Last year on my then-job, work was slow. A late middle-aged RN supervisor who worked in a different wing came in to file papers. We exchanged superficial pleasantries, the mask everyone wears in everyday life. And then suddenly that mask dropped for some reason I still don’t understand, she sat down and started talking very personally.
She had been a public health nurse for the State of Alabama for decades. Alabama has a strange set-up where the Department of Home Health provides last-resort home health care services. What this means in practice is that the private, for-profit home health agencies will dump their most difficult cases on the state: the addicted, the mentally ill, the non-compliant. In her words, her caseload was “the worst of the worst.”
Often that called for her going to deserted rural areas where she said sometimes everyone in the house would be passed out in Oxycontin-induced stupor, the utilities shut off and she was forced to turn over bodies in the dark to find her client. Or, having to make visits in what were obviously crystal meth labs with all the tension and aggro that implies. One day, she wrenched her back trying to lift a farmhouse gate out of mud and went on disability.
However, the state kept raising public sector workers’ health insurance co-payments and over time these costs ate up more of her disability check and she was forced to take a job. Her husband was also disabled. Her husband’s parents owned a small chicken farm in north Alabama and had only left Alabama once in their lives, to visit Nashville. Now, they were getting frail and she had to take care of them too.
Then she used a phrase I found quite striking. She said, “There’s no civic obligations these days.” What I think she meant by this was that the communal ties and reciprocal responsibilities people in her rural neck of the woods used to show had eroded, in large part because of the crystal meth and Oxycontin epidemics that have so devastated the rural South. When she stopped talking, she looked as if she had come out of a trance and apologized for talking so much before moving on. The mask had slipped back on, as it usually does.
Now, I have no doubt she voted for Trump and Roy Moore, although we never discussed politics and I suspect her support was entirely passive, confined to pulling the lever in the voting booth. This wholesale destruction and degradation of life today understandably makes people look backward to past times when things were different, hence the appeal of “Make America Great Again.” I overheard my mechanic talking with another customer about what it was like to work for Goodyear Tires in Gadsden in the 1970s; the management built a golf course on the grounds for workers’ use and if you parked with non-Goodyear Tires on, someone would leave a handwritten note on your car suggesting you get some, sooner rather than later. Today, that Goodyear plant is a mere shadow of itself and all the perks long gone.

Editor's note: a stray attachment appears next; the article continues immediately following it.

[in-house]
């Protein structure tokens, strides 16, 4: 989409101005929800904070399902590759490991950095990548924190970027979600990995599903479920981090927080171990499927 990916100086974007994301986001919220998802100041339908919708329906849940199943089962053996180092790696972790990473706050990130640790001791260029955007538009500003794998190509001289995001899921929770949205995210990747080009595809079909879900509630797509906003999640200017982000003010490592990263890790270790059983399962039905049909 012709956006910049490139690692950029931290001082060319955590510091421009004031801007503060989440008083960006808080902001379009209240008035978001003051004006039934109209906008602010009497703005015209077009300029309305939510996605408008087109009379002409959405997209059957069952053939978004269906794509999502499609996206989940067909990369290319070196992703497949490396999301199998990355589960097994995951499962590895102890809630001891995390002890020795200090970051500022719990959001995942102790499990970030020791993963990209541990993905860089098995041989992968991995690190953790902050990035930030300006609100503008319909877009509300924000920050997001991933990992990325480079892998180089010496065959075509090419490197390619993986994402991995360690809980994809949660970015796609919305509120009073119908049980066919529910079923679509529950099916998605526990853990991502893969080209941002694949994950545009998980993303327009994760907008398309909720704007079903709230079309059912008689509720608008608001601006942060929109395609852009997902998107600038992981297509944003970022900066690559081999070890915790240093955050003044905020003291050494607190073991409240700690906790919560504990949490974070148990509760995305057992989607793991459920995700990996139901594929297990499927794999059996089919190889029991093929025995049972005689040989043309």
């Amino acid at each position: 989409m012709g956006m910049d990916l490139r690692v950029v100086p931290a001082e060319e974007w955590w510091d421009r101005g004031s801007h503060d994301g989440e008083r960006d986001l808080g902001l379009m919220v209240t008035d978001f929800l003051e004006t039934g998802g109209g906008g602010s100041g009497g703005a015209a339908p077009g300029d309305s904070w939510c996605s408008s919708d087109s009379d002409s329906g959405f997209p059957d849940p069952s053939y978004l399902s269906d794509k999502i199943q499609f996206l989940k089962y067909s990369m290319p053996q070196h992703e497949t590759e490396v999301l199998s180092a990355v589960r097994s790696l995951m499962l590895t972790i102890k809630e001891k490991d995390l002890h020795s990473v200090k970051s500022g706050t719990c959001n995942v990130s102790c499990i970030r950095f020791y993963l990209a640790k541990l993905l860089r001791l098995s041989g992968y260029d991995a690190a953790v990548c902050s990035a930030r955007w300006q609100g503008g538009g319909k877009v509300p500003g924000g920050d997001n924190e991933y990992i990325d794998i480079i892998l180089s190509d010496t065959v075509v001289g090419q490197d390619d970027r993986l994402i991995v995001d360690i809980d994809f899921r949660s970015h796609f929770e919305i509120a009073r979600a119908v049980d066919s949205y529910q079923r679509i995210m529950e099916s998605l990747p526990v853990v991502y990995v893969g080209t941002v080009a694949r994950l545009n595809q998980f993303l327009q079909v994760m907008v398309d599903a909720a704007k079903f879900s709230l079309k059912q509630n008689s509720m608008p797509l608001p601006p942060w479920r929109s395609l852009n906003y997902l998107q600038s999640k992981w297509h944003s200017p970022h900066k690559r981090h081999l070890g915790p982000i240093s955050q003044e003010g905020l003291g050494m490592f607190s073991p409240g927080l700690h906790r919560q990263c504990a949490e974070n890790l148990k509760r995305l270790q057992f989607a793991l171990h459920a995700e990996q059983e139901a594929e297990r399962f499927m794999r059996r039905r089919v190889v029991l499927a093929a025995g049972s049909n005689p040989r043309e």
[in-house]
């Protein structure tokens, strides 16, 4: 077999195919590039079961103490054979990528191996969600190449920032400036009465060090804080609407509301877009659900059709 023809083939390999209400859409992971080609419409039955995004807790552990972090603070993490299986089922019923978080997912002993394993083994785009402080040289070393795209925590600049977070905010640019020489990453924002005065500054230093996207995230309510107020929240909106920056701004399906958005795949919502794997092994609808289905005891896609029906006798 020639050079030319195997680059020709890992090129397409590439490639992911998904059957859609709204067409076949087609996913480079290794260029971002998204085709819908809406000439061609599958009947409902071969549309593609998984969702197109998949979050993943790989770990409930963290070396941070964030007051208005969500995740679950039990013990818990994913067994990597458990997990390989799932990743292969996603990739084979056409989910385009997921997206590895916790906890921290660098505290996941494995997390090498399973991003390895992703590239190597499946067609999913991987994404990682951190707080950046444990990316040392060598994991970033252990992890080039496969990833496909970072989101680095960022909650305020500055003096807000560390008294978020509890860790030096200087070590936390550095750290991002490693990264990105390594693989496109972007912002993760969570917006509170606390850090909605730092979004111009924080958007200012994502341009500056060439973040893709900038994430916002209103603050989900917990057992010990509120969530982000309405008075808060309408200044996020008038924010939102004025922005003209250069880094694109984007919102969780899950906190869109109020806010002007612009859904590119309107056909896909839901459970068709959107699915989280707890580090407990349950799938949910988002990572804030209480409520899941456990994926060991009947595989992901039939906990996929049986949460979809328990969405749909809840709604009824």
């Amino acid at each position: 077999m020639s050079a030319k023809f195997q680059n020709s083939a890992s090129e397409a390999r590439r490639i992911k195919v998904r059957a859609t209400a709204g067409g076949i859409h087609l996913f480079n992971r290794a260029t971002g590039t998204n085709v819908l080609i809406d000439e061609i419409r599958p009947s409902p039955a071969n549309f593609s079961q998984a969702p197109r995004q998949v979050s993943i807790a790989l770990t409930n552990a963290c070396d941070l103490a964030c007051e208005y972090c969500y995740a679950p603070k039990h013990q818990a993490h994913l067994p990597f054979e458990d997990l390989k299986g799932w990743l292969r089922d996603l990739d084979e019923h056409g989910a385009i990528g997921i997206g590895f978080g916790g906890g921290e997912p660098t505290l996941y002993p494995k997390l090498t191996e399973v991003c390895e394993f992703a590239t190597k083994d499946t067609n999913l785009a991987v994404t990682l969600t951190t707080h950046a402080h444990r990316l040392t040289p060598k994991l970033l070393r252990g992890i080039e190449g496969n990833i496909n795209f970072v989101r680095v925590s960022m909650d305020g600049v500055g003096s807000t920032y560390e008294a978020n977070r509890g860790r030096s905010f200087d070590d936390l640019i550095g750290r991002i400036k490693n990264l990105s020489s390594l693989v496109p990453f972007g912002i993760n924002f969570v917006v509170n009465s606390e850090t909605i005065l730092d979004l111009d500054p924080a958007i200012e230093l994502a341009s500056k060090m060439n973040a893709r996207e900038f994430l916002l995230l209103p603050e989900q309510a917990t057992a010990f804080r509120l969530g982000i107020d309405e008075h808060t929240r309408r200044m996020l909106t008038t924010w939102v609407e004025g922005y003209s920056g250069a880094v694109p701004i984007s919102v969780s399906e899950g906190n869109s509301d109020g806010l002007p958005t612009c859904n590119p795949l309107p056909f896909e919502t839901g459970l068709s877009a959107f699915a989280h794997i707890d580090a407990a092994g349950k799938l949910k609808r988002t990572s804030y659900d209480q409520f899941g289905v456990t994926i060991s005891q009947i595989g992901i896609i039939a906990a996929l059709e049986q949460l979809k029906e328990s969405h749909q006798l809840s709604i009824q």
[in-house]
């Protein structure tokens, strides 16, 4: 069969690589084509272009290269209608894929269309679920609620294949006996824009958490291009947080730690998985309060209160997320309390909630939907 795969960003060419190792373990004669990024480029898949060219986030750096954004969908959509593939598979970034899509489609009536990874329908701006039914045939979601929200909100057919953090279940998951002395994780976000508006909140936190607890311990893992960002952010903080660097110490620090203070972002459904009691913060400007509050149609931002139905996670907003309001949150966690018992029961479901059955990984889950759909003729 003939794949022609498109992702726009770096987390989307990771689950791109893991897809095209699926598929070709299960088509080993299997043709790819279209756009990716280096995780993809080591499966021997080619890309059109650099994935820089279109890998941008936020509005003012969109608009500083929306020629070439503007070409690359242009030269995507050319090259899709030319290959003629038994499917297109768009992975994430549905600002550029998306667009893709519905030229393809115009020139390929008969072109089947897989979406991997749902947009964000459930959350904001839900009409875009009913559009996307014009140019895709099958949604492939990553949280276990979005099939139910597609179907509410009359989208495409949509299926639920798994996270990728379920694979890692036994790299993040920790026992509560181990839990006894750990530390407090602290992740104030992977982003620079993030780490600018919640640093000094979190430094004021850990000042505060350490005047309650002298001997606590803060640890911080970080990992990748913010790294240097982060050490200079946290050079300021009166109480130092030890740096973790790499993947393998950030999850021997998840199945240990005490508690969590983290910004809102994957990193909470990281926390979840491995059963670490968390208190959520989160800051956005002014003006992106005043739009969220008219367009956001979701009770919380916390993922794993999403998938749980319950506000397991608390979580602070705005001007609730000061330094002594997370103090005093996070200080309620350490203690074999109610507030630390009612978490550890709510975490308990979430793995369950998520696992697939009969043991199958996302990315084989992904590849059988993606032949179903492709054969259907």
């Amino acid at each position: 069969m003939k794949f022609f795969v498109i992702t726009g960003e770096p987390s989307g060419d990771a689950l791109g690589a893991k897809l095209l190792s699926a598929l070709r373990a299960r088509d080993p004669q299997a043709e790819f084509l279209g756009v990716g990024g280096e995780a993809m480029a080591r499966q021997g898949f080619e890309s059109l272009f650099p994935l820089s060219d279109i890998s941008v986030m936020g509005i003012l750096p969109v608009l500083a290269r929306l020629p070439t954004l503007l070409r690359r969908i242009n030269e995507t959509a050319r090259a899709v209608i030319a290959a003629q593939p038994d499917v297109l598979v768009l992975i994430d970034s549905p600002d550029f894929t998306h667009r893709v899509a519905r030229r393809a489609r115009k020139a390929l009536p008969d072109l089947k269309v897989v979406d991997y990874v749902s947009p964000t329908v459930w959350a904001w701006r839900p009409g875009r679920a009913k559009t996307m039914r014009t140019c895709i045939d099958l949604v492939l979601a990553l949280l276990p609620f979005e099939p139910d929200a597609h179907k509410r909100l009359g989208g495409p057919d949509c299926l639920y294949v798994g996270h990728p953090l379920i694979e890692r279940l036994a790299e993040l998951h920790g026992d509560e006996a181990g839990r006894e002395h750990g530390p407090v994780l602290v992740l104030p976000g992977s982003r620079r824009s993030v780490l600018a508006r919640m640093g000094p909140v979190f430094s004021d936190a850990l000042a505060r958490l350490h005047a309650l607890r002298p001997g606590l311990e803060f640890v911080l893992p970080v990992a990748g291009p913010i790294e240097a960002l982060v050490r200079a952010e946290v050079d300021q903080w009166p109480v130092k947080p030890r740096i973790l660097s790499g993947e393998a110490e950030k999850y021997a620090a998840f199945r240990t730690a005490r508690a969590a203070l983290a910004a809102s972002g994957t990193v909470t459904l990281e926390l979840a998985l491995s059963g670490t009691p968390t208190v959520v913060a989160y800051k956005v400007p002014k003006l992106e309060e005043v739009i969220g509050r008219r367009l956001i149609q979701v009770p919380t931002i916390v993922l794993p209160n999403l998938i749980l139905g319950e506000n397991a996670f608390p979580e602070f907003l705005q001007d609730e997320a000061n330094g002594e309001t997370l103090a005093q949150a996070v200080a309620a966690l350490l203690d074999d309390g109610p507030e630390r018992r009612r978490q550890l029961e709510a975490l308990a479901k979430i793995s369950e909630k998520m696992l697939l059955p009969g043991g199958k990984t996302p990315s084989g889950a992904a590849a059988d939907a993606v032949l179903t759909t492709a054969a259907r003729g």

Without an alternative framework to make sense of the present – the last Socialist in rural north Alabama was probably Helen Keller in Tuscumbia in 1910 – people such as these fall back on explanations that preserve what was important and good in their lives. To reduce these complex and contradictory views to mere nostalgia for “white supremacy” I believe is making a serious mistake. Even if this white supremacy exists, it is not imbedded like some original sin, but something more fluid and malleable. In There Goes My Everything: White Southerners in the Age of Civil Right, 1945-1975, Jason Sokol’s superb study of white attitudes during the Civil Rights era, Sokol mentions how Lester Maddox, who later became a notorious racist demagogue, blocking the entrance of his Atlanta restaurant with a pick axe rather than let Black customers in, was himself fired from his supervisor position in a Marietta, Georgia steel plant in the 1940s after refusing to terminate two Black workers seen talking to a union organizer. What happened in between is anyone’s guess; Maddox is long in the grave and never spoke about it.
When I later worked at a job in rural Alabama, thirty miles outside the city, I ran into many white working-class women from rural backgrounds and what struck me listening to their stories were how similar they were to those of older Black women in a northern inner city I used to hear, with the major difference that the white women weren’t confronted with the constant bloodletting on the streets. These rural women were struggling to take care of grandchildren whose parents were in jail or lost to drugs, often juggling several jobs and having younger children and extended-family members provide child care in between their own multiple job-holding. This is not the era of the 1970s “protected” white worker Wallace supporter, perhaps a unionized steel or auto worker with a pension, vacation home and boat. There is now a convergence of life situations between the two groups that didn’t exist before and out of this convergence can come new possibilities as well as new challenges.